So to the match, and I don't remember too much about it as I was too engrossed in my game with John Nunn on 1, but Mike Singleton had an early draw with Julian Way on 8, and Steve Jones (206), lost quite quickly against Mike Healey (214) on 3. It looked like we were struggling. On paper, it appeared I would always be struggling against John Nunn, but it was nice to play in a way that he would play/used to play with White by sacrificing a piece for a pawn to tie him up a bit, and to make him sweat as to how he could defend a position where he was tied up. Defend he did, by covering as well as he could, entry points into his position, and threatening counter attacks. To my credit, as far as I could see, I made prophylactic moves against his break outs, causing him to give back the sacrificed piece for an ending that was probably only slightly better for him, but which I could draw, if I found the right moves quickly. This I could not do, as I left myself short on the clock, and I was unable to solve the problems in time thereby making my position worse and losing on time. This is what I meant when I said to my opponent afterward, "I think you just about deserved to win that game!", of course saying such a thing to a Grandmaster can be taken in a different light, and the Kingston players told me later, that John had a good laugh about it in the bar afterwards!

James Holland got an interesting draw on board 2, Black against Martin Jogstad (219), Tony Stewart drew with Alan Scrimgour on 4, and Mark Hogarth made a very eventful draw with Jon Eckert - the king and pawn ending being analysed extensively by some Surbiton players, including Mike Basman, (Mike couldn't make it as he was watching 'Chess' the musical up in London that evening) afterwards. It had many twists and turns... A funny incident before the match was when Mark turned to me and said, "I'm gonna kill him!!" before interjecting, "Or at least die trying!!". The rest of our players, Oliver Gill on 5, David Scott on 6, Ian Henderson on 7, and Paul Shepherd on 9 all managed to win their games, to enable Surbiton to run out winners by six to four.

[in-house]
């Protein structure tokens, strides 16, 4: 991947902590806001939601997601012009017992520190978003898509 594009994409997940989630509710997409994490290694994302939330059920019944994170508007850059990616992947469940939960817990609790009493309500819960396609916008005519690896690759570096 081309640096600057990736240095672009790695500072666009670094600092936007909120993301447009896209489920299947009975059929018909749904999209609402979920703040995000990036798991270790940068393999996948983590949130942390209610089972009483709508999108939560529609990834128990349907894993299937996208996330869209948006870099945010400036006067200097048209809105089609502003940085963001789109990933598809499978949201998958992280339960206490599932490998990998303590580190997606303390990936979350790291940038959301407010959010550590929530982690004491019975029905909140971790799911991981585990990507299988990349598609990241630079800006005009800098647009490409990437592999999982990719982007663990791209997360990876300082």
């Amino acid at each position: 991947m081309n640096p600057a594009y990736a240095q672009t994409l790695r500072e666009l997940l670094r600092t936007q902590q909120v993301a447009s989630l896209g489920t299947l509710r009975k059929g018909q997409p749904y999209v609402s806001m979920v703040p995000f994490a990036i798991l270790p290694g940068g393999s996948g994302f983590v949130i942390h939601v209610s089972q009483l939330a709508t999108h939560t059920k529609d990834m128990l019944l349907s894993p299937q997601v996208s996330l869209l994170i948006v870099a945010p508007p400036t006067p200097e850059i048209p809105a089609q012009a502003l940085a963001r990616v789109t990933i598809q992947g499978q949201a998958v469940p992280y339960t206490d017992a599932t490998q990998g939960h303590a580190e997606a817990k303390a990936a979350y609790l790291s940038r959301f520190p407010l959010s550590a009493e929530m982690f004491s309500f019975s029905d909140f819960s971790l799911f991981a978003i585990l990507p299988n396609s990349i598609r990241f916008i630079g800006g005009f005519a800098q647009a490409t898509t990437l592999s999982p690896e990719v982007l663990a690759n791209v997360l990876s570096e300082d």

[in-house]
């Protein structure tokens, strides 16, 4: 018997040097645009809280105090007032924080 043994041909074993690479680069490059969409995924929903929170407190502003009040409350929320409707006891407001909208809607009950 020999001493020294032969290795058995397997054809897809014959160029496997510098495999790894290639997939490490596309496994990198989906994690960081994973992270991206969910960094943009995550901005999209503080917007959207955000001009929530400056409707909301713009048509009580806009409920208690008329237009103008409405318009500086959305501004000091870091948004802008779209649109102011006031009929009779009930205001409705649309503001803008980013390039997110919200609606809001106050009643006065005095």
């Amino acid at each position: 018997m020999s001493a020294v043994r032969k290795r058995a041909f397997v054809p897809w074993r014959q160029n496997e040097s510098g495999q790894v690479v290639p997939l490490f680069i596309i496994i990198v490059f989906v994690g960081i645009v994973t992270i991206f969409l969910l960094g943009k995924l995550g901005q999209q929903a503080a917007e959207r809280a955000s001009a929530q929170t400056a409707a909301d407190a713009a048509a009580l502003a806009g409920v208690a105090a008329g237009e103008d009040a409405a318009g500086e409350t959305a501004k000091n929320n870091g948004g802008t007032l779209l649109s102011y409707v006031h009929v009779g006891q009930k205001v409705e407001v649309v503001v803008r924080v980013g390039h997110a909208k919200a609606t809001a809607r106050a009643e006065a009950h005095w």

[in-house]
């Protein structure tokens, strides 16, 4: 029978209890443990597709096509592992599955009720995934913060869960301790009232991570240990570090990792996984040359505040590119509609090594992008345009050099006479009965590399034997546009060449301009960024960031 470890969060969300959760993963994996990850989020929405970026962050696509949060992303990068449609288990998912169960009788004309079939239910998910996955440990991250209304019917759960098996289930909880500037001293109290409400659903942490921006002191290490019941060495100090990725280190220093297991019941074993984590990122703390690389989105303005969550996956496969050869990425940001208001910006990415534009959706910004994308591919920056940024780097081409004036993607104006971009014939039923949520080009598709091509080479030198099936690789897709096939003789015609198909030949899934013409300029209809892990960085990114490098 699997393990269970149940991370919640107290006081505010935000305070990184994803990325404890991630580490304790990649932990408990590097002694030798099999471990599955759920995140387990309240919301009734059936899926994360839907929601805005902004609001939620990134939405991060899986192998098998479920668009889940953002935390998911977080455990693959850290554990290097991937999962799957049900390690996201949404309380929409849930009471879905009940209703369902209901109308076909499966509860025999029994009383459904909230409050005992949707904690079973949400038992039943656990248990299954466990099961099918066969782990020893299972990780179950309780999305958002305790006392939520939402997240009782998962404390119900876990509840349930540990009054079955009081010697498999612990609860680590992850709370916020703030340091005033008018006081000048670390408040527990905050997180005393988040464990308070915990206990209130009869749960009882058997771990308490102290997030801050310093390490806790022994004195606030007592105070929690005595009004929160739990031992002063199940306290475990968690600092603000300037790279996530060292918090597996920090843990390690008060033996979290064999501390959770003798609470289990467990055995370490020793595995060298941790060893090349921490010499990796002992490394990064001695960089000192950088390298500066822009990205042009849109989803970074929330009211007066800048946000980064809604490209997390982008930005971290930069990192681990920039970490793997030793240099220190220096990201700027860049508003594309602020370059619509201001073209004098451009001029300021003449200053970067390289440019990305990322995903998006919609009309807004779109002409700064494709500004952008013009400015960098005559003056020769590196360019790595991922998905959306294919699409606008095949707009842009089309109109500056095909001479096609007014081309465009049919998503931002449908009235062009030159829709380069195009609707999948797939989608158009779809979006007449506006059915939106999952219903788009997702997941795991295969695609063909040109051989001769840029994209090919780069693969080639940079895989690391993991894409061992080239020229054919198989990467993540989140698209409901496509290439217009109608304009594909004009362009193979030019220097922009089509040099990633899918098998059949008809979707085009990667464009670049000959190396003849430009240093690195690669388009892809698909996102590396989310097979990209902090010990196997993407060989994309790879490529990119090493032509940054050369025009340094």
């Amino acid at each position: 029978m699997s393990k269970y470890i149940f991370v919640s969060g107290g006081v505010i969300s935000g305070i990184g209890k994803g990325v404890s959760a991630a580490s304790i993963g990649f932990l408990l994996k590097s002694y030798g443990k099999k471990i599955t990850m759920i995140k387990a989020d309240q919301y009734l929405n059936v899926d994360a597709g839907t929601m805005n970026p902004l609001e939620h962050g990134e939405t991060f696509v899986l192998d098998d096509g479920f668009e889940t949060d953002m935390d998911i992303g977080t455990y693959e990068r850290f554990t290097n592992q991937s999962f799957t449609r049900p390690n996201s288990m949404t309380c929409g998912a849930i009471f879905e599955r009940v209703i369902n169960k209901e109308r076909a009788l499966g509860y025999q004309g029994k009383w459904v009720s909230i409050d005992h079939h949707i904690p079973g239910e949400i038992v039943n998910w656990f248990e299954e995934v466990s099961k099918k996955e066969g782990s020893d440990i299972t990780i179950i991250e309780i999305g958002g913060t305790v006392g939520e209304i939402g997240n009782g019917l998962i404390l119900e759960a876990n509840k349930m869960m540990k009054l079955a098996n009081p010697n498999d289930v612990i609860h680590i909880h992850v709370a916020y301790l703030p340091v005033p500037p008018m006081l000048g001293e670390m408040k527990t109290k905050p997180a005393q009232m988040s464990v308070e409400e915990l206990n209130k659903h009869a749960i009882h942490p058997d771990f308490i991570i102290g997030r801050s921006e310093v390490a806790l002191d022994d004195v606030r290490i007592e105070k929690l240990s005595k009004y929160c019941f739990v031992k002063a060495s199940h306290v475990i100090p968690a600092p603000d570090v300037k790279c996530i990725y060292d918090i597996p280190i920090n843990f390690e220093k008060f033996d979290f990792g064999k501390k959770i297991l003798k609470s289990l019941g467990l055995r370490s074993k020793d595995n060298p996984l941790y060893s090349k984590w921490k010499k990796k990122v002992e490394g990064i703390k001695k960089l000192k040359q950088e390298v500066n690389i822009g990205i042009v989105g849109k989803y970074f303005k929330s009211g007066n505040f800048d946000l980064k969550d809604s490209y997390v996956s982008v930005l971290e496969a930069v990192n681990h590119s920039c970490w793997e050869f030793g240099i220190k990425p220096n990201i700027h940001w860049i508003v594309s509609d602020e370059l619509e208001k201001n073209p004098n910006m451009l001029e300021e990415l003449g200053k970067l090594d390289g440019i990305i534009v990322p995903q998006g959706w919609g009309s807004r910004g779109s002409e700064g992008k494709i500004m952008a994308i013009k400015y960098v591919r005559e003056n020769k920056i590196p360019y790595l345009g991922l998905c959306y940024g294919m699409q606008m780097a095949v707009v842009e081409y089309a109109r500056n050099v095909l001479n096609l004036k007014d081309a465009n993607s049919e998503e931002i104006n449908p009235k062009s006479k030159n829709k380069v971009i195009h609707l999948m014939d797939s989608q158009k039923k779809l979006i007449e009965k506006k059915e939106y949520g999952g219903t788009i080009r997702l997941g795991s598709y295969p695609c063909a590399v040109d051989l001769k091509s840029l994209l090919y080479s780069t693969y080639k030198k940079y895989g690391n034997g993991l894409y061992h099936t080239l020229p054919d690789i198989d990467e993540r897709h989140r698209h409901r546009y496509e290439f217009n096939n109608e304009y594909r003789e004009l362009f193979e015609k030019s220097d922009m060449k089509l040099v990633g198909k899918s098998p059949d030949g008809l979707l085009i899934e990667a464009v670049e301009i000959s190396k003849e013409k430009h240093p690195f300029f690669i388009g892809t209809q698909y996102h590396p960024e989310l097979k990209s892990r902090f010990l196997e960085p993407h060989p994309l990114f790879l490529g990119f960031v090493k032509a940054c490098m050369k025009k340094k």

Kingston's average grade over 10 boards = 187.8, Surbiton's = 190.3 - Very close.

Kevin Thurlow from Redhill presented the Alexander Trophy, and Jon Saunders wrote a report on the event, which many of you will have seen by now. This one is mine. In the speeches afterward, the very good sporting atmosphere that the match was played in was mentioned several times, and when I came up to speak, I first praised Stephen Moss, the Kingston captain, for his ingenuity in getting out the players he did - some travelling from abroad to make the match! Also it was said that John Nunn, as honorary vice president of the club, played his first match for the club after a break of some 44 years, which may be some record somewhere! Paul Durrant was praised several times, and I mentioned that he will be my father-in-law in about 2 months time, as I will be marrying his beautiful daughter, Jo!

One person I forgot to thank, was Paul Shepherd, who did a lot of work behind the scenes to make sure the match got played. And for his getting the date (also for previous rounds too), which, with our huge fixture lists was some achievement. Apologies Paul!

By the way, I should like to state that I am perfectly happy with the composition of our opponent's team. They were all registered at the start of the season and, in fact, I was more or less accurate in predicting what their team would be in advance! It's worth noting that current Surrey rules actually don't preclude a club bringing in entirely new players of whatever strength just before a match. Some people might find that odd but it is an issue for another day and another occasion. Neither team felt that was appropriate for this match.

The whole atmosphere was very friendly, albeit serious, as both sides were determined to give their best, and for once, Surbiton were successful in an Alexander Cup Final ---- finally!!!!

Congratulations to all our players who took part, and in the previous rounds too. As promised, you will all get a trophy each to commemorate this momentous, historic victory...

Chris Briscoe

Kevin Thurlow (left) presents the Alexander Cup to winning captain Chris Briscoe and Surbiton chairman Paul Durrant